Miller, A. (2018). Pros
& cons of an employee assistance program. Retrieved from http

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                Retrieved from http://policelink.monster.com/training/articles/2319-why-in-house-police-

Brown, H. (2018). Why in-house
police stress and corrections stress counselors need to be independent.


Anderson, B. (2014). Confidentiality
in counseling: What police officers need to know.  Retrieved from


Management needs to understand that when they develop an
in-house police stress or corrections stress program, they have to except the
good, the bad, and the ugly. They need to employ or assign individuals who not
only have the ability to offer the peer counseling and stress examination, but
who are willing and able support their clients against management when applicable.
And they must develop creative reassurances within the job descriptions and
personnel policies to assure confidentiality between peer counselors and
in-house police therapists and the employees they counsel. This entails a deviation
from the quasi-military structure in law enforcement, where rank is all.

When entering into an in-house counseling relationship for
help with a stress induced problem, the client needs to have a clear
understanding of the purpose of the therapy, and what role the therapist is
going to take should there be punitive or legal consequences (Brown, 2018).
There should be no questions as to the primary duty of in-house counselors.
They must adhere to their own professional and personal codes of ethics when it
comes to confidentiality. They cannot put themselves in a position where their
superiors can order them to disclose private information. Nor can they be in a
position where their jobs or progression may be negotiated if they take a stand
of behalf of an employee regardless to what management sees as being in their
best interests.

Counseling is designed to remediate symptoms, to improve
well-being, to return an individual to their former state of functioning. Preferably
it is not to act as a supporter of the employees against employers who may have
ill-treated them, although in reality therapists often do, and should, become supporters
of their clients. Support may become a less important part of the relationship,
but isn’t the same as therapy.

One obstacle that inhibits officers from seeking counseling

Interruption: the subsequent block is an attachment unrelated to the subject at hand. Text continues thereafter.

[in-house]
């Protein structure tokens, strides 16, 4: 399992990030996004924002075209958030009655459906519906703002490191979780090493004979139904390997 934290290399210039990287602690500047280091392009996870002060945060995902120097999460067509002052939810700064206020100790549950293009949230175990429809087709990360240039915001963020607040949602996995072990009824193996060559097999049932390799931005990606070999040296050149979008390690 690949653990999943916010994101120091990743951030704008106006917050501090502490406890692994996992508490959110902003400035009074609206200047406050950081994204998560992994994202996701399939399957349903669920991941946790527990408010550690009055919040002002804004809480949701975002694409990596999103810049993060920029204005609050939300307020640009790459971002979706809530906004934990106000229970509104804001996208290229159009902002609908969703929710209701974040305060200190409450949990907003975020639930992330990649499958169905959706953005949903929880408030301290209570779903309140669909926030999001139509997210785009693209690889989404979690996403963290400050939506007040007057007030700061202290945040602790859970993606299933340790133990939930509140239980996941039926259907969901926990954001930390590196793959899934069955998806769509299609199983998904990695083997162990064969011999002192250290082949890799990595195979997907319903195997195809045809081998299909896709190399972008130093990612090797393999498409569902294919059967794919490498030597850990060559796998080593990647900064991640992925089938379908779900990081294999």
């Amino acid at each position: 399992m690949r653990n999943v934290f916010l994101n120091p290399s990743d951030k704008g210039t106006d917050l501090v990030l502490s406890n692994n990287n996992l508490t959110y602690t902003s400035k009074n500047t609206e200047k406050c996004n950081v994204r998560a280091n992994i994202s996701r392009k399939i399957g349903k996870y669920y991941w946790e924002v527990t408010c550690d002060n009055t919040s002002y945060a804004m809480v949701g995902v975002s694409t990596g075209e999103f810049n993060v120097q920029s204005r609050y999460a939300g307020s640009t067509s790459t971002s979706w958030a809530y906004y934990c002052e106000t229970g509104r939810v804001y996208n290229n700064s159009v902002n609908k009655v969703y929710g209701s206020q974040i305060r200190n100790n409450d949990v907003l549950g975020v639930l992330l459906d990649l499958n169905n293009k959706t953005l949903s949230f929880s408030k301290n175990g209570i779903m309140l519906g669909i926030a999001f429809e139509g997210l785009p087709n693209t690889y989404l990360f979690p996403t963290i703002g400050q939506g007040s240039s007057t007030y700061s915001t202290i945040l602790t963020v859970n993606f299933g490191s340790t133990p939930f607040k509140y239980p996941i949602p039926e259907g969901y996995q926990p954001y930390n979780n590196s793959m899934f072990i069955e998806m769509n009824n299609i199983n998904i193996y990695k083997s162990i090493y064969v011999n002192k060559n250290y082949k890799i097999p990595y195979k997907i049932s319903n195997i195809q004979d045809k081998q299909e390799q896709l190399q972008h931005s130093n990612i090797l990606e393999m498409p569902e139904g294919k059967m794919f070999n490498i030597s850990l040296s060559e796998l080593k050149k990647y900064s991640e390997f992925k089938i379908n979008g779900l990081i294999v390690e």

is the perception that the information they share is not confidential (Miller, 2017).
These concerns are binding because in some cases, the information is in fact
not private at all Such services such as employee assistance programs (EAP)
services are technically supposed to be private, but this isn’t always the
case. While most of these services are located off-site, some EAPs are located
“in-house.” So, if an officer walks into the EAP office for a
voluntary counseling session — and they don’t want their coworkers to know
about it — but someone sees the officer going into the office, then there’s nothing
stopping the officer’s privacy being spread throughout the department. Equally,
these outside professionals are often “friendly” with managers and other staff
in an organization. Although the professional code of conduct requires
confidentiality at all times, there’s little to avert
“off-the-record” small talk between these professionals from
discussing certain cases behind closed doors. Although, there can be legal ramifications
for breaking confidentiality laws without an officer’s written consent.

Because the quality of policing has changed so radically in
the past 10 years, many departments have begun to provide psychological
services for officers and their families either as an in-house unit or as an outside
arrangement with a private therapist who does not work for department.

Police work is extremely stressful and is one of limited occupations
where one frequently faces the effects of death, violence, accidents and severe
personal injury. A police officer’s several years of service wreaks havoc on
them personally and professionally. No man or woman, regardless of health, training,
or familiarization, is insusceptible to the long-term effects of collective stress
or sudden acute incidents. One police veteran with 17 years of service stated,
“Policing is a combination of mind-numbing boredom and mind-blowing terror”
(Anderson, 2014).


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